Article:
Did you stop drinking before your second child came?
I always thought I was going to have just one child, but as years went on, I started thinking that it would be a good idea for my son to have a sibling. I actually thought getting pregnant would force me to stop drinking since I stopped the first time I was pregnant. I had already tried a number of times to stop drinking and failed, so it occurred to me that if I got pregnant, then I would stop drinking and that was a piece of my decision to have a second child.
And did that work?
Yes. But I started up again after nursing for six months. I essentially picked up where I left off.
What was the one thing that finally got you to stop?
It was an accumulation of things. I was out of control. Three months before I decided to get help, my mother-in-law and grandmother died. I was very close to both of them. My mother-in-law was one of my favorite drinking buddies. But just watching them deteriorate and die within a week and a half of each other really hit me hard. Along with that, it occurred to me that I was going to die some day too, and I didn’t like the way I was spending my life. I was feeling like a zombie and feeling like crap, but pretending that I was OK. I didn’t want my husband or others to know how I really felt, so the mask went on, and I went on with my my day. It was a hellish existence. But once I came to the realization that this was not the way I wanted to live my life, I decided to get help. After two nights of back-to-back heavy drinking, I had enough, I got the phone book out and called a hotline for a recovery group. That was nine years ago.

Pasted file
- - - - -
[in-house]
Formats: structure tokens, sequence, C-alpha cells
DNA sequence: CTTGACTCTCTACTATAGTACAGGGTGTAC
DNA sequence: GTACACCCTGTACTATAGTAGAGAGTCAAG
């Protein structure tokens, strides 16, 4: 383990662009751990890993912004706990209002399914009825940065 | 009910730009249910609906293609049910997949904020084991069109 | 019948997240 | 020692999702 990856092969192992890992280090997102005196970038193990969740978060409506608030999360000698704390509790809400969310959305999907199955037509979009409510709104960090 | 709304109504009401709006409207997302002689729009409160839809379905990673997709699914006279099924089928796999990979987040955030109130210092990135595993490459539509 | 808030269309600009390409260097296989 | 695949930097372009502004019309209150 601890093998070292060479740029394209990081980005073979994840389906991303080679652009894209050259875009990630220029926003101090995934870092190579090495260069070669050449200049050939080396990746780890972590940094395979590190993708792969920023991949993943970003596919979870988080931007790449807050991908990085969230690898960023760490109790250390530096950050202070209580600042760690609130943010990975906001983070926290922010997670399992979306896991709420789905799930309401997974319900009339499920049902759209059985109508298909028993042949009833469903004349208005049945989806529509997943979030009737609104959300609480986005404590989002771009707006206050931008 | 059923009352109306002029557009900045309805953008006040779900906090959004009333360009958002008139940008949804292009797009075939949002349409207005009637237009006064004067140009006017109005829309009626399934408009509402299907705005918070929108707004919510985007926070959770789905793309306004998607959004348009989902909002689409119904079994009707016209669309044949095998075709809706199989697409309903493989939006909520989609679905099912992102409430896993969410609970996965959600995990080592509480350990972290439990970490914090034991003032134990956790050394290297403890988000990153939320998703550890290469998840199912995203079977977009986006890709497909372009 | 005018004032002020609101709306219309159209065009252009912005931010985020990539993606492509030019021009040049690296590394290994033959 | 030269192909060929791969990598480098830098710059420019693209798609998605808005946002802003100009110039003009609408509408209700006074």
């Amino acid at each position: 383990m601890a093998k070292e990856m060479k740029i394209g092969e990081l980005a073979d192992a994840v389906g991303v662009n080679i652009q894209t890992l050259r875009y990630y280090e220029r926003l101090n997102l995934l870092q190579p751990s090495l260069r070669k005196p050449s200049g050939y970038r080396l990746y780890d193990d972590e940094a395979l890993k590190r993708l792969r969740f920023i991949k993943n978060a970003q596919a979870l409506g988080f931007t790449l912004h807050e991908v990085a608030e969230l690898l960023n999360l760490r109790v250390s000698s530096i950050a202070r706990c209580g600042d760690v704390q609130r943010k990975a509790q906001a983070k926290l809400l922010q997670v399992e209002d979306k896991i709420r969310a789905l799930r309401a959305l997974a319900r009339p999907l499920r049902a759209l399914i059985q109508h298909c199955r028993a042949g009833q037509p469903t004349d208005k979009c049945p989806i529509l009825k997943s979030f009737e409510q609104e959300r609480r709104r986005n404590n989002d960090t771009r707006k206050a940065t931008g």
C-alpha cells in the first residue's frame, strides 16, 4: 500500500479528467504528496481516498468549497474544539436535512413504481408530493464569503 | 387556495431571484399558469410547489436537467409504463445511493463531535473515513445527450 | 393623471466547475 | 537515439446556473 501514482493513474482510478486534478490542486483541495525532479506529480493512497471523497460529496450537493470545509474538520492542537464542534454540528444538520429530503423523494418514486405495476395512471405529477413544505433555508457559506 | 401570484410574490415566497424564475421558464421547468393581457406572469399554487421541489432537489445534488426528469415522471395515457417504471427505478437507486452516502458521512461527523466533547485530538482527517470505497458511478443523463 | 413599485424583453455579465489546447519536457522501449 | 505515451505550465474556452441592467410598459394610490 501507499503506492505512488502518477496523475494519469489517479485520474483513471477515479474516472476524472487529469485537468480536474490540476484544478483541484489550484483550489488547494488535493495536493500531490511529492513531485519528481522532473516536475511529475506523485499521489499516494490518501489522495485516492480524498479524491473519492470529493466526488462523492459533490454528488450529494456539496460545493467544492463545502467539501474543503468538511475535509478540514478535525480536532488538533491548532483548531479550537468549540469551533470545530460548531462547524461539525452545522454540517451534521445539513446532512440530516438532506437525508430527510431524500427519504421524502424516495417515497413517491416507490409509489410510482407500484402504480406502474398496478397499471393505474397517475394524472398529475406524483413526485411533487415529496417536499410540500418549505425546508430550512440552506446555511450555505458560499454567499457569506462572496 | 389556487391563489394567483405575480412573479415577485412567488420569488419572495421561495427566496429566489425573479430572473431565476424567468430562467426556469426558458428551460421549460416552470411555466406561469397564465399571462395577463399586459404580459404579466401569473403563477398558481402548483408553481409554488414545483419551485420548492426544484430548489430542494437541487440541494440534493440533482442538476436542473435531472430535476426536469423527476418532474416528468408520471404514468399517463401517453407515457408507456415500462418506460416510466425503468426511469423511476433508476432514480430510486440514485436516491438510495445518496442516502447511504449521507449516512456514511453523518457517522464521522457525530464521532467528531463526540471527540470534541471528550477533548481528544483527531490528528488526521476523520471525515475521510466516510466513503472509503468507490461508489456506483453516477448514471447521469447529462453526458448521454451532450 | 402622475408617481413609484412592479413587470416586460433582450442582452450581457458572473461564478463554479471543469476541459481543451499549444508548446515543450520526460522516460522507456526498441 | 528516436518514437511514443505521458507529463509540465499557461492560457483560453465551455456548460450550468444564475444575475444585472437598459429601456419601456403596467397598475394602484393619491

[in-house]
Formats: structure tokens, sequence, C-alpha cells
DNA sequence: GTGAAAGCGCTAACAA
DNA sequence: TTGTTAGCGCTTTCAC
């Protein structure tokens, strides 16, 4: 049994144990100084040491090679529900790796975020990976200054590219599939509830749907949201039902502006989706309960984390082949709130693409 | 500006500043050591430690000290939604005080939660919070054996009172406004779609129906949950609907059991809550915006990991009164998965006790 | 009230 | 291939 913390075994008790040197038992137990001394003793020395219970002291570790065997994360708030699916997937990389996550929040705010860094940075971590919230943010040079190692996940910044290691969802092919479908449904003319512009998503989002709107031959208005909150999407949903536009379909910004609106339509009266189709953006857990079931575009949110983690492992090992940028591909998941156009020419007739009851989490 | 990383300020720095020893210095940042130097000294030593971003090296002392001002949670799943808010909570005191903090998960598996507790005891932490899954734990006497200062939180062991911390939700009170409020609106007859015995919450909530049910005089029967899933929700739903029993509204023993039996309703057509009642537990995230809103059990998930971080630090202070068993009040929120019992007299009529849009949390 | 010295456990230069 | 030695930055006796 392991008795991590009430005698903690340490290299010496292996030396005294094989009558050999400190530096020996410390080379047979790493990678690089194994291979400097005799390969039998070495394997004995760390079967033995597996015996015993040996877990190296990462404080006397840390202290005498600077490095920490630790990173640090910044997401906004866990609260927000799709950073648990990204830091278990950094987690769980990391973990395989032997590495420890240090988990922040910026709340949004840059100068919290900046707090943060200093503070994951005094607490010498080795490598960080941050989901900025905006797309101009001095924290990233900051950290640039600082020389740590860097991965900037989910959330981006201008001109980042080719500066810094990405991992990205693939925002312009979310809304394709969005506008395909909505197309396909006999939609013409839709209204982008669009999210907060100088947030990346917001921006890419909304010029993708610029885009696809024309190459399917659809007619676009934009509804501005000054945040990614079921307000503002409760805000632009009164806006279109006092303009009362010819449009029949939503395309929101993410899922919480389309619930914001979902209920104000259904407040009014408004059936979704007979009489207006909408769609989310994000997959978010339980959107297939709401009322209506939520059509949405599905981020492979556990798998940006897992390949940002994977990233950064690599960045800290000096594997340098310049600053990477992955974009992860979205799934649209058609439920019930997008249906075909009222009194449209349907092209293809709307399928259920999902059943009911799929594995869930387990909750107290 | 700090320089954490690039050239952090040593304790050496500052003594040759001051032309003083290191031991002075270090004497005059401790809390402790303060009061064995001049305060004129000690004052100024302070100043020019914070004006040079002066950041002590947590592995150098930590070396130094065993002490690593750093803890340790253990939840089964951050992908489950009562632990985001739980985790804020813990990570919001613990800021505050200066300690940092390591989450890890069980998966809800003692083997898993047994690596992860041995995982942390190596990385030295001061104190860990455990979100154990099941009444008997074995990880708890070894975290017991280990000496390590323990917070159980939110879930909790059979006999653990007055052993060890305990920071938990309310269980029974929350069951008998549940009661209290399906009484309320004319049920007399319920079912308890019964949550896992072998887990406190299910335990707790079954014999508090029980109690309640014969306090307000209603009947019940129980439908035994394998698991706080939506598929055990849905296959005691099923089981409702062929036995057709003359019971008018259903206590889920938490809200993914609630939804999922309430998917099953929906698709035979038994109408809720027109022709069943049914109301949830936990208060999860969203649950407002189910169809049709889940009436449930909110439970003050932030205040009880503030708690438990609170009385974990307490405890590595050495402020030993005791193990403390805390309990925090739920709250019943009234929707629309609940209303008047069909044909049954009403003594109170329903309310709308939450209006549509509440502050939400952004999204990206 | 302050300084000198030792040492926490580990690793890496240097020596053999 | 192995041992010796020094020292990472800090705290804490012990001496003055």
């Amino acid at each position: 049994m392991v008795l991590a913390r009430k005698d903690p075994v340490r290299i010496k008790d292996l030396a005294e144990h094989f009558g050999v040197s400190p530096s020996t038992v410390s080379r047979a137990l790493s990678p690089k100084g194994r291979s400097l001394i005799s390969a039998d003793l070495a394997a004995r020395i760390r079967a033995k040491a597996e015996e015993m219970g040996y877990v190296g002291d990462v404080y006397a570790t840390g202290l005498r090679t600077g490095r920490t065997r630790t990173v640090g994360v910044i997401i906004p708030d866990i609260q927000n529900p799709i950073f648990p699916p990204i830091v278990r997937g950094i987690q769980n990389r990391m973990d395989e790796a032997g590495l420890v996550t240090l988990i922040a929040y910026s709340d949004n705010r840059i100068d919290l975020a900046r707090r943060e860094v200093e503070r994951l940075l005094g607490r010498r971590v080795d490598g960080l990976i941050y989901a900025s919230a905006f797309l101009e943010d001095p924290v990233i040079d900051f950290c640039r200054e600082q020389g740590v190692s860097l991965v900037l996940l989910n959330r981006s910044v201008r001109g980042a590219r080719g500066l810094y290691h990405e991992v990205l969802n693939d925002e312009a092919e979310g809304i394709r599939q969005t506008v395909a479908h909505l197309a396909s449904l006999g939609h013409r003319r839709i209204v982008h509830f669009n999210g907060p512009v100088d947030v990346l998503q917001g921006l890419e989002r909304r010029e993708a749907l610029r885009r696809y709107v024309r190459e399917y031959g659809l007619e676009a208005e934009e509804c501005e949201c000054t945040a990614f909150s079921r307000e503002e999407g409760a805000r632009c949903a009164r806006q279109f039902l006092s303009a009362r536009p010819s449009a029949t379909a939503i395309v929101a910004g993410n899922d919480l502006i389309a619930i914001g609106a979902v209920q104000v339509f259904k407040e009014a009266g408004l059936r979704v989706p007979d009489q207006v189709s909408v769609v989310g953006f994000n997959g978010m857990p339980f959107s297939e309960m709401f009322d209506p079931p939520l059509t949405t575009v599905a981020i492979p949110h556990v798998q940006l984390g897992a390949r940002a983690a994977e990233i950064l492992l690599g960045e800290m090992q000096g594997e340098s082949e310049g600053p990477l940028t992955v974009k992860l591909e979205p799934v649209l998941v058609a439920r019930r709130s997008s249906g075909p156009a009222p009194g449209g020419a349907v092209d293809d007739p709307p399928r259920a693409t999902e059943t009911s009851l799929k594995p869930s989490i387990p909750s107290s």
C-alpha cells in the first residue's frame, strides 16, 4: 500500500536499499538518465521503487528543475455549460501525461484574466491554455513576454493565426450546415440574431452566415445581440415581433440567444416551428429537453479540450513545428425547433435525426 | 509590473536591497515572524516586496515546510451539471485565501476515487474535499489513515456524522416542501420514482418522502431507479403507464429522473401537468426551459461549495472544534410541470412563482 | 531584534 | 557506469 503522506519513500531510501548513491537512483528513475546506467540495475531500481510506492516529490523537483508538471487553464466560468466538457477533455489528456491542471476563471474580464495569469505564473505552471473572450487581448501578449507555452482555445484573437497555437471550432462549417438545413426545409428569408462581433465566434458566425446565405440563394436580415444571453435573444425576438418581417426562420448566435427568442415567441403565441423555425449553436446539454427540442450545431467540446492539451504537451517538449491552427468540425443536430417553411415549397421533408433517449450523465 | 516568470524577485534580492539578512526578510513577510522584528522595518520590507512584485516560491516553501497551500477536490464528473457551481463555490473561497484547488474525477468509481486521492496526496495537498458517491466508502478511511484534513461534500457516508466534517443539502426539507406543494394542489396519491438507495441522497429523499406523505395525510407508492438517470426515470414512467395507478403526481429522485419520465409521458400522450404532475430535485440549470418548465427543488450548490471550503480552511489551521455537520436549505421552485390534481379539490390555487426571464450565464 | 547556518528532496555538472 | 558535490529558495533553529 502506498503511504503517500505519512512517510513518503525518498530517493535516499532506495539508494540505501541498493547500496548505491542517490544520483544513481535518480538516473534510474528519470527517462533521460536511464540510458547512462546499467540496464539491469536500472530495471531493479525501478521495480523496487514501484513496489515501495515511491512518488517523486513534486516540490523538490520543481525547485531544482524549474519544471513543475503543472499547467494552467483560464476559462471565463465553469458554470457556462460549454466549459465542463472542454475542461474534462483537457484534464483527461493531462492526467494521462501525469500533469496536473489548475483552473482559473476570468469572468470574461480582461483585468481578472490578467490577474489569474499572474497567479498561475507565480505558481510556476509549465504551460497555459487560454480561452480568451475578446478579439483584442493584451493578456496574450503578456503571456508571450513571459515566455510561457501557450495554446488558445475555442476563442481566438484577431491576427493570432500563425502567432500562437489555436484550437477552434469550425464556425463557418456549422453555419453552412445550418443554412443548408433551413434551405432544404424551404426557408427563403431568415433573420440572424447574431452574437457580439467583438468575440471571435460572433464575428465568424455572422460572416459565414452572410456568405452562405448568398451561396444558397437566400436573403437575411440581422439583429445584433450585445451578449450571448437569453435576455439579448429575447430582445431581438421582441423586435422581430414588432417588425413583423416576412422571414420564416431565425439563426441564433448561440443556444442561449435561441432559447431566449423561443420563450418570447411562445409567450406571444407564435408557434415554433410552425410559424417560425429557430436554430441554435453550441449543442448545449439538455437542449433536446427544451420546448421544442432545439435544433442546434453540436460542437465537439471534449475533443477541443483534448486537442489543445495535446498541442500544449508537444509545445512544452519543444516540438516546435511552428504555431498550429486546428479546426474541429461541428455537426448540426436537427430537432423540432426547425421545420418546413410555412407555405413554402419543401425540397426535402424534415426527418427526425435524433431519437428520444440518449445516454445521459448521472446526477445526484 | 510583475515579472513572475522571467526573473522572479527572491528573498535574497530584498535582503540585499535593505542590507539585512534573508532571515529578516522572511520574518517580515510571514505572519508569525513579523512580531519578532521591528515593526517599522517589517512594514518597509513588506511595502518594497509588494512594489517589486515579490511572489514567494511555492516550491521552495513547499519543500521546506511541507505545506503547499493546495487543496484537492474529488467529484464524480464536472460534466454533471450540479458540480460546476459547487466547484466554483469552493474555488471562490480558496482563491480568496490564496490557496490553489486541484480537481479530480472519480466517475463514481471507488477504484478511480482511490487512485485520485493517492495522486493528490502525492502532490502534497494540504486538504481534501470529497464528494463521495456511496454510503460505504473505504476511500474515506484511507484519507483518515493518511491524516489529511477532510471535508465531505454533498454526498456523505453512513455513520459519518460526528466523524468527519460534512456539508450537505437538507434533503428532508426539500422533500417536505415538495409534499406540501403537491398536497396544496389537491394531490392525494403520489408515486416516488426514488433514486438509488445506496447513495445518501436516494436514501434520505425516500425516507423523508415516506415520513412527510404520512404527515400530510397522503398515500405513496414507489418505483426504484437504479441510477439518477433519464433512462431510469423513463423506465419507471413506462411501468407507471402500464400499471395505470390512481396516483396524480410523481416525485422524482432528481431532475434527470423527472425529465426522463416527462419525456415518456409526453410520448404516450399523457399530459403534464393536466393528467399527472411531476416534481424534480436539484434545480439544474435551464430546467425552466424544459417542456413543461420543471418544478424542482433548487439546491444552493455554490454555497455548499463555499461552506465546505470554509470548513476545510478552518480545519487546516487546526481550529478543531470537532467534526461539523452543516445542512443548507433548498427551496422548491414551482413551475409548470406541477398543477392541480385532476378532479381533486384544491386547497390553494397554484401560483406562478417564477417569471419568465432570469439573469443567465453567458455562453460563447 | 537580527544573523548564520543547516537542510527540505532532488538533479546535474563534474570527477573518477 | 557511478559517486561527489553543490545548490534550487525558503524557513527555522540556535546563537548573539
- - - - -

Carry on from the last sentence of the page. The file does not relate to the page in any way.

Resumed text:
Have you been sober ever since?
After one initial relapse at the beginning, yes.
Did the drinking affect the type of mom you were?
Definitely. Absolutely. I’m present today where I wasn’t present before. When I was drinking, I was just going through the motions. As my first child was getting older, he started getting anti-drug and anti-drinking messages at school, and he began asking questions about my drinking. It made me very uncomfortable that he was watching me drink, and I was somehow justifying it. Then one night, my husband and I came home from a night out with friends and we saw that our kids had been drinking soda out of champagne flutes, wine glasses and brandy sniffers. They were 8 or 9 years old and mimicking our behavior.
What message do you have for other moms out there who drink?
I think that’s a personal decision. If you’re drinking alcoholically, that’s not good. If you’re going out for dinner and having a glass of wine, I think that’s fine. I know I was personally setting a bad example, and I had a problem. It depends on who you are and how you’re drinking. We all just need to be very honest with ourselves. If you’re uncomfortable with your drinking and you think you have a problem, you probably do.
What is your life like today?
Do I get tempted? Yeah. But I still go to recovery meetings and I remind myself that I’m an alcoholic. Once you’re an alcoholic, you’re always an alcoholic. I need to remind myself why I stopped drinking. It doesn’t go away. And I don’t want to be that person. I don’t want that kind of life again.
Photo courtesy of Brenda Wilhelmson